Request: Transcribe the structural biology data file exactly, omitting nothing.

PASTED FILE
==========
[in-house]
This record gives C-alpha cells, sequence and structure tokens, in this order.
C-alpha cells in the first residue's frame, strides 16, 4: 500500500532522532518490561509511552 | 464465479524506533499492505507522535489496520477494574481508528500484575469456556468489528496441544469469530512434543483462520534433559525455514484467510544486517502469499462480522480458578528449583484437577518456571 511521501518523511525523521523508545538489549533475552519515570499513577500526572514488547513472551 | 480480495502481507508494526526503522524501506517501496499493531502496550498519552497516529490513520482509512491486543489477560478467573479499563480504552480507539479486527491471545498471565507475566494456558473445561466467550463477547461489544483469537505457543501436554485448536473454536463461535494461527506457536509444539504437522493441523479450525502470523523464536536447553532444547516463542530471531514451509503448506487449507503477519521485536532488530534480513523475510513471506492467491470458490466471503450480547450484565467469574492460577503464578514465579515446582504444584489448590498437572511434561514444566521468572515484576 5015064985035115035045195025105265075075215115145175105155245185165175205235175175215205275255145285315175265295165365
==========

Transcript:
[in-house]
This record gives C-alpha cells, sequence and structure tokens, in this order.
C-alpha cells in the first residue's frame, strides 16, 4: 500500500532522532518490561509511552 | 464465479524506533499492505507522535489496520477494574481508528500484575469456556468489528496441544469469530512434543483462520534433559525455514484467510544486517502469499462480522480458578528449583484437577518456571 511521501518523511525523521523508545538489549533475552519515570499513577500526572514488547513472551 | 480480495502481507508494526526503522524501506517501496499493531502496550498519552497516529490513520482509512491486543489477560478467573479499563480504552480507539479486527491471545498471565507475566494456558473445561466467550463477547461489544483469537505457543501436554485448536473454536463461535494461527506457536509444539504437522493441523479450525502470523523464536536447553532444547516463542530471531514451509503448506487449507503477519521485536532488530534480513523475510513471506492467491470458490466471503450480547450484565467469574492460577503464578514465579515446582504444584489448590498437572511434561514444566521468572515484576 5015064985035115035045195025105265075075215115145175105155245185165175205235175175215205275255145285315175265295165365